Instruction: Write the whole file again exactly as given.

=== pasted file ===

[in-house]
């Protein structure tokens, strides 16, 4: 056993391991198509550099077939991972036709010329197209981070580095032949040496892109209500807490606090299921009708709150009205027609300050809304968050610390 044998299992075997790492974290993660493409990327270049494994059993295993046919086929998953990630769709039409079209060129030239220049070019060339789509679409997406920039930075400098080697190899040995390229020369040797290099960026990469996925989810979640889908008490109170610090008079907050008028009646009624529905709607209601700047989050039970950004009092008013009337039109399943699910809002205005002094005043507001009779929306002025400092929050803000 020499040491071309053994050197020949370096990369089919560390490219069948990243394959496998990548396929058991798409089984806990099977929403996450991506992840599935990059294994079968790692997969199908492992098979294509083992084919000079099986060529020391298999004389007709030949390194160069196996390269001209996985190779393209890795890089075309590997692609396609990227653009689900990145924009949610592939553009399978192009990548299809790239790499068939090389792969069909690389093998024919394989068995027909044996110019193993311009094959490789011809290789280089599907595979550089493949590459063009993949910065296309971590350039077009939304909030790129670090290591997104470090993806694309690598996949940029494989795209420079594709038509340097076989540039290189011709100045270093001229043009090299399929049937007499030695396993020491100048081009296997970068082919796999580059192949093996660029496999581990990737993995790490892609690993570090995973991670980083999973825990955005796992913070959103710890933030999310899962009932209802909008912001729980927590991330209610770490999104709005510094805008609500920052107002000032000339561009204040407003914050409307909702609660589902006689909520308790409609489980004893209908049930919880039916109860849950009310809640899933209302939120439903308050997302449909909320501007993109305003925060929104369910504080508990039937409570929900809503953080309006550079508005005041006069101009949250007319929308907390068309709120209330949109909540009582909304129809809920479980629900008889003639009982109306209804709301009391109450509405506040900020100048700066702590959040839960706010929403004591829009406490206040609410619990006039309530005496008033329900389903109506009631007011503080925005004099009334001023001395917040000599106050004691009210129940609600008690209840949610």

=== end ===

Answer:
[in-house]
């Protein structure tokens, strides 16, 4: 056993391991198509550099077939991972036709010329197209981070580095032949040496892109209500807490606090299921009708709150009205027609300050809304968050610390 044998299992075997790492974290993660493409990327270049494994059993295993046919086929998953990630769709039409079209060129030239220049070019060339789509679409997406920039930075400098080697190899040995390229020369040797290099960026990469996925989810979640889908008490109170610090008079907050008028009646009624529905709607209601700047989050039970950004009092008013009337039109399943699910809002205005002094005043507001009779929306002025400092929050803000 020499040491071309053994050197020949370096990369089919560390490219069948990243394959496998990548396929058991798409089984806990099977929403996450991506992840599935990059294994079968790692997969199908492992098979294509083992084919000079099986060529020391298999004389007709030949390194160069196996390269001209996985190779393209890795890089075309590997692609396609990227653009689900990145924009949610592939553009399978192009990548299809790239790499068939090389792969069909690389093998024919394989068995027909044996110019193993311009094959490789011809290789280089599907595979550089493949590459063009993949910065296309971590350039077009939304909030790129670090290591997104470090993806694309690598996949940029494989795209420079594709038509340097076989540039290189011709100045270093001229043009090299399929049937007499030695396993020491100048081009296997970068082919796999580059192949093996660029496999581990990737993995790490892609690993570090995973991670980083999973825990955005796992913070959103710890933030999310899962009932209802909008912001729980927590991330209610770490999104709005510094805008609500920052107002000032000339561009204040407003914050409307909702609660589902006689909520308790409609489980004893209908049930919880039916109860849950009310809640899933209302939120439903308050997302449909909320501007993109305003925060929104369910504080508990039937409570929900809503953080309006550079508005005041006069101009949250007319929308907390068309709120209330949109909540009582909304129809809920479980629900008889003639009982109306209804709301009391109450509405506040900020100048700066702590959040839960706010929403004591829009406490206040609410619990006039309530005496008033329900389903109506009631007011503080925005004099009334001023001395917040000599106050004691009210129940609600008690209840949610």